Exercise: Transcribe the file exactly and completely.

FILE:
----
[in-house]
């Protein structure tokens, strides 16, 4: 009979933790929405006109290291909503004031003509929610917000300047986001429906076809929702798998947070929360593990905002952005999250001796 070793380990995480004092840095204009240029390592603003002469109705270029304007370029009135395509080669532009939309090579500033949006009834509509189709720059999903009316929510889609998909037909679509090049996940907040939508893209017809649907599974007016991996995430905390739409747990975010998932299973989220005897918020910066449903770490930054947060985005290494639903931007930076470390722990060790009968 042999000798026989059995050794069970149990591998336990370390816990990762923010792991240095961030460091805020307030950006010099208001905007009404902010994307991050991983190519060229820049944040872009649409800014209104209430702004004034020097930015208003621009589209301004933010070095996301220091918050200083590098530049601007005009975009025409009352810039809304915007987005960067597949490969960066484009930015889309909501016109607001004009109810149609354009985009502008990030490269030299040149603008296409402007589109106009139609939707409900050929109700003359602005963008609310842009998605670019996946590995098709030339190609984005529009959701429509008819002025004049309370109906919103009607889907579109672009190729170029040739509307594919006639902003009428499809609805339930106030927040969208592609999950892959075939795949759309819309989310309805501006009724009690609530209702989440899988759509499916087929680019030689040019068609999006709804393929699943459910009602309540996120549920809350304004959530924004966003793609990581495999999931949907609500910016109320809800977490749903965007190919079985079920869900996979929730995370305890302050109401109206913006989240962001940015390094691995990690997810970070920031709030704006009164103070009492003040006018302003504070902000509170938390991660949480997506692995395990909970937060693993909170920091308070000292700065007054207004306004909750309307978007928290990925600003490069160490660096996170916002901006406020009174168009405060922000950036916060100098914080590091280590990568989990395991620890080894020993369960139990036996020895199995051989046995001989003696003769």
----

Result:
[in-house]
């Protein structure tokens, strides 16, 4: 009979933790929405006109290291909503004031003509929610917000300047986001429906076809929702798998947070929360593990905002952005999250001796 070793380990995480004092840095204009240029390592603003002469109705270029304007370029009135395509080669532009939309090579500033949006009834509509189709720059999903009316929510889609998909037909679509090049996940907040939508893209017809649907599974007016991996995430905390739409747990975010998932299973989220005897918020910066449903770490930054947060985005290494639903931007930076470390722990060790009968 042999000798026989059995050794069970149990591998336990370390816990990762923010792991240095961030460091805020307030950006010099208001905007009404902010994307991050991983190519060229820049944040872009649409800014209104209430702004004034020097930015208003621009589209301004933010070095996301220091918050200083590098530049601007005009975009025409009352810039809304915007987005960067597949490969960066484009930015889309909501016109607001004009109810149609354009985009502008990030490269030299040149603008296409402007589109106009139609939707409900050929109700003359602005963008609310842009998605670019996946590995098709030339190609984005529009959701429509008819002025004049309370109906919103009607889907579109672009190729170029040739509307594919006639902003009428499809609805339930106030927040969208592609999950892959075939795949759309819309989310309805501006009724009690609530209702989440899988759509499916087929680019030689040019068609999006709804393929699943459910009602309540996120549920809350304004959530924004966003793609990581495999999931949907609500910016109320809800977490749903965007190919079985079920869900996979929730995370305890302050109401109206913006989240962001940015390094691995990690997810970070920031709030704006009164103070009492003040006018302003504070902000509170938390991660949480997506692995395990909970937060693993909170920091308070000292700065007054207004306004909750309307978007928290990925600003490069160490660096996170916002901006406020009174168009405060922000950036916060100098914080590091280590990568989990395991620890080894020993369960139990036996020895199995051989046995001989003696003769």